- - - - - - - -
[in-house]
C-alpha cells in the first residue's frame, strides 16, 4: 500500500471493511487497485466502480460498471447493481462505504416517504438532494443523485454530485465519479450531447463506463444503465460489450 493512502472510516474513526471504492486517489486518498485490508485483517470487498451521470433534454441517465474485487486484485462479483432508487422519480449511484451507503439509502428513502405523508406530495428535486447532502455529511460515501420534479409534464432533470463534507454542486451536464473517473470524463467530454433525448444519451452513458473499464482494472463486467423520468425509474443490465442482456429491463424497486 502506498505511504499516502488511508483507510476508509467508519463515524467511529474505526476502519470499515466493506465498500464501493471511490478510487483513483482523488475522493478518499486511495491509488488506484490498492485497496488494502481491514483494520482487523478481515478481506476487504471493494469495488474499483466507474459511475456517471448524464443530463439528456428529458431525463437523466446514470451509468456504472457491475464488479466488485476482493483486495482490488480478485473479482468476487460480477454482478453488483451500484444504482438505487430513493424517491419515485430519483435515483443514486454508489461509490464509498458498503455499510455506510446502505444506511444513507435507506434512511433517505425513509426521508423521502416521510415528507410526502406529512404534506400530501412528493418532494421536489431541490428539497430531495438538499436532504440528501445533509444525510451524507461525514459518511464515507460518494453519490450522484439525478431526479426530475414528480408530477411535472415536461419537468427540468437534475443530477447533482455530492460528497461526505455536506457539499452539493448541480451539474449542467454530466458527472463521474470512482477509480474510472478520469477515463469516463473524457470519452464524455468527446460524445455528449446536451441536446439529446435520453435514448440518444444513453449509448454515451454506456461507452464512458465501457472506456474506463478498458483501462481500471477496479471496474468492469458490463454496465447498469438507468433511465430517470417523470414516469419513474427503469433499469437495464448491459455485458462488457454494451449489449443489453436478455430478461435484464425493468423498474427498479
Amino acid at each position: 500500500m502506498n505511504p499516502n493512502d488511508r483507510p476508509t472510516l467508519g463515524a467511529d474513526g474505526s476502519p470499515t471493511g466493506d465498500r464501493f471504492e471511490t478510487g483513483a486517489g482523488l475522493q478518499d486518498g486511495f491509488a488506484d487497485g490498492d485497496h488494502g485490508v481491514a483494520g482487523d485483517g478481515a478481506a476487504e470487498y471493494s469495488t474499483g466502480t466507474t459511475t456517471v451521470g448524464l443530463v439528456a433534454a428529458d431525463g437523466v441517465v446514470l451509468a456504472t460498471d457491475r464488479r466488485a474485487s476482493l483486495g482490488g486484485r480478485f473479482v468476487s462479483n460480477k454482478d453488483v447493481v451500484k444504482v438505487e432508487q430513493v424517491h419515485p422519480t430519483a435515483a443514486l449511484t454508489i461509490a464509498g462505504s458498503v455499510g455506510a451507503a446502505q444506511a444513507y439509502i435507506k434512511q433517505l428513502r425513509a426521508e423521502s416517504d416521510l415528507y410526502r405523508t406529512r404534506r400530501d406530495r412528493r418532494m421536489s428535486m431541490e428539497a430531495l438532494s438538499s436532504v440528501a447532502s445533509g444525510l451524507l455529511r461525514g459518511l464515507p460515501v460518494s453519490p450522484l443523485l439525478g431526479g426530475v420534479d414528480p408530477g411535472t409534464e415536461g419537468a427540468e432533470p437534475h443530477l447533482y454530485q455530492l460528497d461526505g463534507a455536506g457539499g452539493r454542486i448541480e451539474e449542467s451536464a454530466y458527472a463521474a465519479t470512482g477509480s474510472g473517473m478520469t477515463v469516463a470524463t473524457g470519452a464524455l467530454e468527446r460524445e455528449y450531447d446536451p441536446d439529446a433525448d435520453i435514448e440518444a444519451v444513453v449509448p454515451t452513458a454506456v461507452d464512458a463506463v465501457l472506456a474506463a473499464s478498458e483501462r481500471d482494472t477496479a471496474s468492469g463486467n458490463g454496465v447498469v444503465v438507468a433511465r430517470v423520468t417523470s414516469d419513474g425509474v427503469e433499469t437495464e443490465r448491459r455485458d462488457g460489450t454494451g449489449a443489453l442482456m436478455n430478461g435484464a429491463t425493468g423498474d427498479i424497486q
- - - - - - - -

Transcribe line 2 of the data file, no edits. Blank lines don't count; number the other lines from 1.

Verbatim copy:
C-alpha cells in the first residue's frame, strides 16, 4: 500500500471493511487497485466502480460498471447493481462505504416517504438532494443523485454530485465519479450531447463506463444503465460489450 493512502472510516474513526471504492486517489486518498485490508485483517470487498451521470433534454441517465474485487486484485462479483432508487422519480449511484451507503439509502428513502405523508406530495428535486447532502455529511460515501420534479409534464432533470463534507454542486451536464473517473470524463467530454433525448444519451452513458473499464482494472463486467423520468425509474443490465442482456429491463424497486 502506498505511504499516502488511508483507510476508509467508519463515524467511529474505526476502519470499515466493506465498500464501493471511490478510487483513483482523488475522493478518499486511495491509488488506484490498492485497496488494502481491514483494520482487523478481515478481506476487504471493494469495488474499483466507474459511475456517471448524464443530463439528456428529458431525463437523466446514470451509468456504472457491475464488479466488485476482493483486495482490488480478485473479482468476487460480477454482478453488483451500484444504482438505487430513493424517491419515485430519483435515483443514486454508489461509490464509498458498503455499510455506510446502505444506511444513507435507506434512511433517505425513509426521508423521502416521510415528507410526502406529512404534506400530501412528493418532494421536489431541490428539497430531495438538499436532504440528501445533509444525510451524507461525514459518511464515507460518494453519490450522484439525478431526479426530475414528480408530477411535472415536461419537468427540468437534475443530477447533482455530492460528497461526505455536506457539499452539493448541480451539474449542467454530466458527472463521474470512482477509480474510472478520469477515463469516463473524457470519452464524455468527446460524445455528449446536451441536446439529446435520453435514448440518444444513453449509448454515451454506456461507452464512458465501457472506456474506463478498458483501462481500471477496479471496474468492469458490463454496465447498469438507468433511465430517470417523470414516469419513474427503469433499469437495464448491459455485458462488457454494451449489449443489453436478455430478461435484464425493468423498474427498479